The problem of translating massive waves of British hype into American sales has long puzzled the U.K. rock machine. Once in a long while, a chart-topping, magazine-cover-dominating band will make a splash here, but most hit the rocky crags of American shores and sink. For every Coldplay, there's an Elbow, a South, a Gay Dad, a Cast, and a Kula Shaker wondering how such a deafening roar of approval could be so dim just an ocean away. Prepare, gentlemen of Franz Ferdinand, Scotland's newest rock-journal omnipresence, for a potentially lukewarm hello.
A New Musical Express cover star well before the release of its full-length debut, the band (named after the assassinated Archduke whose death began WWI) met celebrity almost at birth. "Darts Of Pleasure," Franz Ferdinand's first single, sparked the fuss, and rightly so: The slinky, charging pop song recalls Interpol and The Wedding Present in equal measure, almost perfectly distilling 20 years of indie-rock. It serves admirably as the centerpiece for Franz Ferdinand, the group's debut album, and what circles in close proximity does a fine job of nearly catching up.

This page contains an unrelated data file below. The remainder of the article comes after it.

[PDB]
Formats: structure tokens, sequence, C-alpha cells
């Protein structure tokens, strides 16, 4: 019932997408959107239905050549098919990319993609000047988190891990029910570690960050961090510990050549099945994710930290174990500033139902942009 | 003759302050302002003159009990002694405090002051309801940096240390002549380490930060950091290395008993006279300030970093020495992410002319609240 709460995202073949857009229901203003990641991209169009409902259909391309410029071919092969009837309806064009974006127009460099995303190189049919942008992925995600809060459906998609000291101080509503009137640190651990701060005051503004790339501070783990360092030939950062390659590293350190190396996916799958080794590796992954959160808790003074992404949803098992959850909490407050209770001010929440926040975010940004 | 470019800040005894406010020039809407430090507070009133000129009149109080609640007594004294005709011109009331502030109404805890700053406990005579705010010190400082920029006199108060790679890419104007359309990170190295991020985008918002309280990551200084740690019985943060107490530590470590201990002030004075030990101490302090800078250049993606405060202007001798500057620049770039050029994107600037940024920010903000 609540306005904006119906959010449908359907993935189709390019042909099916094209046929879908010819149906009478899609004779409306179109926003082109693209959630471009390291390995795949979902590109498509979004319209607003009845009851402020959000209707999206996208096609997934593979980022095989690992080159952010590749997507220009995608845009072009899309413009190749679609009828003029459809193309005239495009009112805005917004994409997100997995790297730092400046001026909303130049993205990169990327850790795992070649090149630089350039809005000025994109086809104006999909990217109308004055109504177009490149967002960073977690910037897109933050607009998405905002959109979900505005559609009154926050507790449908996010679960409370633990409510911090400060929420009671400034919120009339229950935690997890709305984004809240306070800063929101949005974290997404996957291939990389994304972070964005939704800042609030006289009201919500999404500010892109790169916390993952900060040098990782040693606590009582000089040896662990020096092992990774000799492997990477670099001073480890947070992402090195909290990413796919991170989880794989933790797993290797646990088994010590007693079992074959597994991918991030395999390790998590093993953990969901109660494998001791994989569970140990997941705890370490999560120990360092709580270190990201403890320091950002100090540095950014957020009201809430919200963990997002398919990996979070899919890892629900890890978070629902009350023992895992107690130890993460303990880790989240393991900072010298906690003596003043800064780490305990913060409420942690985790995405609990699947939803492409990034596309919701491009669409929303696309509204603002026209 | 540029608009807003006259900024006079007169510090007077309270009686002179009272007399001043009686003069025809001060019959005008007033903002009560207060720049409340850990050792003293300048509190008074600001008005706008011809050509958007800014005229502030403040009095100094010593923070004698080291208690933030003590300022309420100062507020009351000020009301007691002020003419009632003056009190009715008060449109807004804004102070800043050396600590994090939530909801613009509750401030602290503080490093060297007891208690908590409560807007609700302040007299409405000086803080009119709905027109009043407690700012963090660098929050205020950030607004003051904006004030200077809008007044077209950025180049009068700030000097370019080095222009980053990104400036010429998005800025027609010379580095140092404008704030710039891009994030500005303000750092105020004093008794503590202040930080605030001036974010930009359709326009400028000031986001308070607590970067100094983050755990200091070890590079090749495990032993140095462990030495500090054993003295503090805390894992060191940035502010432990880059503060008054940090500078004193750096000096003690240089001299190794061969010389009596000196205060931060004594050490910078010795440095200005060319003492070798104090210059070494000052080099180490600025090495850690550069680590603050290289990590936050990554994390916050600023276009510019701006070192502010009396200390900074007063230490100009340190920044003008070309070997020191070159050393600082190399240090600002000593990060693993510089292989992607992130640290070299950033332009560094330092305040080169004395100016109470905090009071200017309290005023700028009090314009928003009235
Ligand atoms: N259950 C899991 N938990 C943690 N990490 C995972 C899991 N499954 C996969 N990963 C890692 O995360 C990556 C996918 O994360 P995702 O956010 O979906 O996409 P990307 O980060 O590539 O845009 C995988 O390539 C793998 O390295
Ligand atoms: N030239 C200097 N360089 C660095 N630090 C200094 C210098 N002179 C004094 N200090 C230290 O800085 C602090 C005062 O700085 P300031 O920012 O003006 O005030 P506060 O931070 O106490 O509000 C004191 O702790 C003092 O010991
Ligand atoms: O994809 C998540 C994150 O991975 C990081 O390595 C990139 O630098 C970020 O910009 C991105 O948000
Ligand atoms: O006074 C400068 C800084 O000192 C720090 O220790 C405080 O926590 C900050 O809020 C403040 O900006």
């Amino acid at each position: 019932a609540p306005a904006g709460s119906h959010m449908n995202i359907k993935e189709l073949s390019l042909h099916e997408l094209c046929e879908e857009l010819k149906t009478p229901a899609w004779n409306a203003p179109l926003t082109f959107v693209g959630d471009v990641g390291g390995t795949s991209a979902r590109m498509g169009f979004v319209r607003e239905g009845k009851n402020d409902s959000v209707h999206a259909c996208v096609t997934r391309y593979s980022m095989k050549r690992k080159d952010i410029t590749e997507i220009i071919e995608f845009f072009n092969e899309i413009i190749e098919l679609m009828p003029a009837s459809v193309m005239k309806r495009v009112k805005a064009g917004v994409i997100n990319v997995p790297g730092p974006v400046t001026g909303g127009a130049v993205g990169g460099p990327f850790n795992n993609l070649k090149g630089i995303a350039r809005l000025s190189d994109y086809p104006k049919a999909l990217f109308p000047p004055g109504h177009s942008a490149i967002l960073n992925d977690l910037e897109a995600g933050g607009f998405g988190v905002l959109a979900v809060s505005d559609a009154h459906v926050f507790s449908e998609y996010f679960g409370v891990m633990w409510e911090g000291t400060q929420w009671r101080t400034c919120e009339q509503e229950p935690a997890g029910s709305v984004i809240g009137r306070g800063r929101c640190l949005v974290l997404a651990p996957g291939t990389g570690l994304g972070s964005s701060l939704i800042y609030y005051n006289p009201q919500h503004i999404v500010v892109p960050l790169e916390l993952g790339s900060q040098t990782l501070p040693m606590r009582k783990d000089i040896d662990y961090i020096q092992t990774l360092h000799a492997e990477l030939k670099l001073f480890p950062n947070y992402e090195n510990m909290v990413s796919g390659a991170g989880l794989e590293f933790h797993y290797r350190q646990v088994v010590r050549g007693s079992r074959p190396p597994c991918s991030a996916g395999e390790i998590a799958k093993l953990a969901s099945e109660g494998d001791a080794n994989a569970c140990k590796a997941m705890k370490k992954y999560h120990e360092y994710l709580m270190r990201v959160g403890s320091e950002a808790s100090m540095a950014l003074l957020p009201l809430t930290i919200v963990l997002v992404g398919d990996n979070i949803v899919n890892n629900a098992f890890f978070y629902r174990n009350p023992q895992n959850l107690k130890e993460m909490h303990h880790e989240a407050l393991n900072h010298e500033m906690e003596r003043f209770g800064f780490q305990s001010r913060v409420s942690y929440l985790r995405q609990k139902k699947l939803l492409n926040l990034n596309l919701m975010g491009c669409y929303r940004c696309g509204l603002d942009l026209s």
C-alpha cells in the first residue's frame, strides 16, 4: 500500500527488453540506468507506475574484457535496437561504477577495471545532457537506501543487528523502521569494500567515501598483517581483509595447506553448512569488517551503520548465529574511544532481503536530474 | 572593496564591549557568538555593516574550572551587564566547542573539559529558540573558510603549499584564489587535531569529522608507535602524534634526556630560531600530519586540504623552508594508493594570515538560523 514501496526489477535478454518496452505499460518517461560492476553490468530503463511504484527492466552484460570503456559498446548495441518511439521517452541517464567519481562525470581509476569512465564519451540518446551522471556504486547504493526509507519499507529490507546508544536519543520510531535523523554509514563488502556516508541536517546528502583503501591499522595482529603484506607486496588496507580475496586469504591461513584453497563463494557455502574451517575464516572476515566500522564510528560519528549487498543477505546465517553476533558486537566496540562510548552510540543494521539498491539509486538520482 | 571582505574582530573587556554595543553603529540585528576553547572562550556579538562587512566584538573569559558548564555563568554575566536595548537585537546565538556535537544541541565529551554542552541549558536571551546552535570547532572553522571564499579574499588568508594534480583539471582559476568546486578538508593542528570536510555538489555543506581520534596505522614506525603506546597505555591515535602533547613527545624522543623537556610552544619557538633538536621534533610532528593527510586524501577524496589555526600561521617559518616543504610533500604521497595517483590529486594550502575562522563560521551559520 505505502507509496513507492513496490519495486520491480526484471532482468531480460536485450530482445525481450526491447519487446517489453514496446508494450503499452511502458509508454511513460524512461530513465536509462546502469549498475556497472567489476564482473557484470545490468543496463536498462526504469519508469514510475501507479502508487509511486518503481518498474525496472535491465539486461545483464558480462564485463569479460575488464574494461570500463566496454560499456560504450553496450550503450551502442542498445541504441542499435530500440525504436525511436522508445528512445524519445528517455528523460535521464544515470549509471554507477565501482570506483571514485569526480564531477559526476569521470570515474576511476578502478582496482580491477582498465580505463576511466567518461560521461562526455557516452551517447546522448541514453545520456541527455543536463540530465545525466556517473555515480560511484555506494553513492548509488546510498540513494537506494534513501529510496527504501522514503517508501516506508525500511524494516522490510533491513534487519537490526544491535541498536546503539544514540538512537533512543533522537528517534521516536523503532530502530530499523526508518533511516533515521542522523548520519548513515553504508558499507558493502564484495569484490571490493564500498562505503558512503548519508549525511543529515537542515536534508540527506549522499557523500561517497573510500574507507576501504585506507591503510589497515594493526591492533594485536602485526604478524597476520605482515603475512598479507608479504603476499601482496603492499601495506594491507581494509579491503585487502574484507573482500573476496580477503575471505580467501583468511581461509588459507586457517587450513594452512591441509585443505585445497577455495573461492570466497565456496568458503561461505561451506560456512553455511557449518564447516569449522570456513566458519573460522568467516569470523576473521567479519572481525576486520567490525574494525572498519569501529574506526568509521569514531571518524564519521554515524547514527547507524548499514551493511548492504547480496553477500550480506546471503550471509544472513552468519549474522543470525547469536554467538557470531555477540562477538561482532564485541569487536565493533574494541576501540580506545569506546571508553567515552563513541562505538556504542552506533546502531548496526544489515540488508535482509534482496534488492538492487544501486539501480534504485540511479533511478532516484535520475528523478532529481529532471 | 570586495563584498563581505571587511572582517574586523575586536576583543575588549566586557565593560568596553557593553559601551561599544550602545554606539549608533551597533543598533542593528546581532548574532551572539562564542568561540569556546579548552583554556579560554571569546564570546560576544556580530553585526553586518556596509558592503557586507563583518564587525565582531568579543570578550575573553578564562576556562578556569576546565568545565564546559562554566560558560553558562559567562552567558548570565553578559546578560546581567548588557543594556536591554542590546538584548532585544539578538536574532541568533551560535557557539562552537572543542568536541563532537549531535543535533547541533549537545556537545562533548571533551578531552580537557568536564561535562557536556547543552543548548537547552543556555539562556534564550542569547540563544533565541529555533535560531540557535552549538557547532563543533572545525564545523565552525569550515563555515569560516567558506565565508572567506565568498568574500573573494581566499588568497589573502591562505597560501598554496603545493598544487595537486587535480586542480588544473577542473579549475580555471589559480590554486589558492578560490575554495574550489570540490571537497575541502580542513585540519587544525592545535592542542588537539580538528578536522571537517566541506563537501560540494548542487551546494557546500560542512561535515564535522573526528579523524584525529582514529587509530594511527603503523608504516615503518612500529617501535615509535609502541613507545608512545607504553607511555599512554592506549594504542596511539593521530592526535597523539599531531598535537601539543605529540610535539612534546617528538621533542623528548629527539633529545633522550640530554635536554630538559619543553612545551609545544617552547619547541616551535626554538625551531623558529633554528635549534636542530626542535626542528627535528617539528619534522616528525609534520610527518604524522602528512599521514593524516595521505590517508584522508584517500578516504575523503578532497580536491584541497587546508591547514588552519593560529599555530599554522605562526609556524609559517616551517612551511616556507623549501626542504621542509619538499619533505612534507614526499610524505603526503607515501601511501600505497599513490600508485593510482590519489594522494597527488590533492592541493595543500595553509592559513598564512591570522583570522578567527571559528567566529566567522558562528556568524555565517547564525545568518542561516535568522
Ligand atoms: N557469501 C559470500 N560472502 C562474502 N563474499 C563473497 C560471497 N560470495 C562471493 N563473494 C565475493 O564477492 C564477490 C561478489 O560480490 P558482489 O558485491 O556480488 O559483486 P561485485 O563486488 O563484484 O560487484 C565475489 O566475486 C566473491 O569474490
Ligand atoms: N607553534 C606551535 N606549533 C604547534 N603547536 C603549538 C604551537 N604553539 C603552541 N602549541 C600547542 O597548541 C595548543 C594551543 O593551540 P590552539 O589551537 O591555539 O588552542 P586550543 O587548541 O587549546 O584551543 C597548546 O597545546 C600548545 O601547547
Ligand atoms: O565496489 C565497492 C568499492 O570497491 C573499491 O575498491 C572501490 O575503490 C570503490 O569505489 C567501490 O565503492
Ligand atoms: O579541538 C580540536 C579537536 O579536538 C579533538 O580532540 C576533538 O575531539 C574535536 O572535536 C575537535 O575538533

The album-opening "Jacqueline" teases with an acoustic introduction before pedaling up to the disc's near-constant pace of martial beats and snaky, disco-indebted bass lines; hip-shaking is clearly the goal of both "Auf Achse" and "Come On Home," which rides on an undercarriage similar to Blondie's "Heart Of Glass." Occasionally, Franz Ferdinand slips into a different mode, such as the Pulp-y "The Dark Of The Matinee" and the uncharacteristically sunny "Tell Her Tonight," but the album is largely content to hover around the one note it plays so well. Though not likely to make more than a ripple in the big pool, Franz Ferdinand still provides an admirable diversion.